You may have heard about the bold move from global sports company Nike, selecting Colin Kaepernick, (ex-NFL player and US civil rights activist) as the new face of its global advertising campaign.
Since his refusal to stand during the national anthem, to protest his beliefs on the country’s oppression of people of colour and injustice, Kaepernick has been a prominent figure causing quite the controversy. But did Nike make the right choice in choosing him to celebrate its 30th anniversary?
Yes. Based on the overall success of the campaign and an examination of Nike stock after launching the advert it seems the PR risk has paid off, converting into over $43 million in media exposure. It has also been amplified across social channels with Nike bosses and several high profile celebrities including Serena Williams tweeting their support. Generating $163 million worth of free advertising through the media, this is said to be a record for any sports marketing campaign in just three days.
But there is still a glaring confusion on a PR strategy which blurs the line between being commercially savvy and political.
While Nike may have been valiant in their marketing, there has been a great deal of backlash with Nike stock reportedly falling over 3% and stories of people setting Nike products on fire in angst over the advert.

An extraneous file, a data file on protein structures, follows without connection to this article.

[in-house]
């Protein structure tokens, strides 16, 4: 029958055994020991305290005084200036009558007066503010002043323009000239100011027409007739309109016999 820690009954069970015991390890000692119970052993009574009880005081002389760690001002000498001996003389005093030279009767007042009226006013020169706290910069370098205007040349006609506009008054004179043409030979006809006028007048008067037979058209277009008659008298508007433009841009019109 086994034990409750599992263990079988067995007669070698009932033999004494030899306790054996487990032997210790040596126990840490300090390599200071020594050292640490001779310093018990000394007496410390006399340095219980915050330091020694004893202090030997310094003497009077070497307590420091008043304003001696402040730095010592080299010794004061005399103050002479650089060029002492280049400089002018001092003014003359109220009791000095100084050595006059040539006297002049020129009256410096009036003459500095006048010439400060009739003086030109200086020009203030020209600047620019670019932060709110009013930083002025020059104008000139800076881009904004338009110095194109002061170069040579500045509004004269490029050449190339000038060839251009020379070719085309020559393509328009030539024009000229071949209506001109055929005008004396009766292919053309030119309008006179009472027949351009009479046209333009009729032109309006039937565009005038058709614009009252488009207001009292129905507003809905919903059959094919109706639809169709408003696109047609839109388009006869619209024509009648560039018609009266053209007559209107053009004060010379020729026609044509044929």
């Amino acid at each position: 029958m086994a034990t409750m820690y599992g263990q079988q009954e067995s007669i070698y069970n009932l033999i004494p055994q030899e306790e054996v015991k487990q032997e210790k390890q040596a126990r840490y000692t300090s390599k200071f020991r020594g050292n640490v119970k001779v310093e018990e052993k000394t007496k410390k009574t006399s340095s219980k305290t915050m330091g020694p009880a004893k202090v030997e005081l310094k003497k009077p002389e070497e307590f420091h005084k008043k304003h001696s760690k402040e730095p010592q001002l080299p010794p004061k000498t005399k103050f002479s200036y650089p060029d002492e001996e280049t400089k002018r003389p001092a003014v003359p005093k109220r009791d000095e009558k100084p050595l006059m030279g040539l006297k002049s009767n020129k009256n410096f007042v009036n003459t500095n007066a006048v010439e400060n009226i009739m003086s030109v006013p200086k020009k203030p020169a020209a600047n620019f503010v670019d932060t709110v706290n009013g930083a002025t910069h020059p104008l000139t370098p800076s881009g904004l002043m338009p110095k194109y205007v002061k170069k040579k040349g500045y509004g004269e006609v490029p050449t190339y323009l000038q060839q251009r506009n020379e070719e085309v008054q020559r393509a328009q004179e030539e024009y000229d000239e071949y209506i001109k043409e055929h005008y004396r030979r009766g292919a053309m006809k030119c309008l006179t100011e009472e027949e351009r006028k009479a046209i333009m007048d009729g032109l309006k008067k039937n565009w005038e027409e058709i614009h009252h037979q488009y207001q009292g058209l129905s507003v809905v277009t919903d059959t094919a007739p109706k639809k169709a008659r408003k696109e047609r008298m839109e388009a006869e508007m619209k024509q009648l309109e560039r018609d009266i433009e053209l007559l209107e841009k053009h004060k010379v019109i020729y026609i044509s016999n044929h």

Controversy can work, but when companies take a stand for what they believe in, they also need to be prepared for any negativity. For example, the fact that Donald Trump claimed Kaeperncik disrespected the country and customers ended up destroying Nike apparel demonstrates that such bold moves can become adverse and companies will need to respond quickly. Brand messages are not a one-off activity and to be effective, businesses must stay true to their purpose, prepare responses, remain consistent and keep their internal and external audience in mind. In some cases, it can be wise to altogether avoid controversy or giving definitive views on political subjects that employees and customers might disagree with. Strategic, thought-led PR campaigns with a strong stance are the ones that will impact a company positively in the long run.
Ultimately, a little controversy can be good for a business as long as you use the right type of controversy. By remaining true to your message, acting with purpose and devising a plan to face any potential challenges, you could be on your way to a PR success.
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Author: Zahra Abedi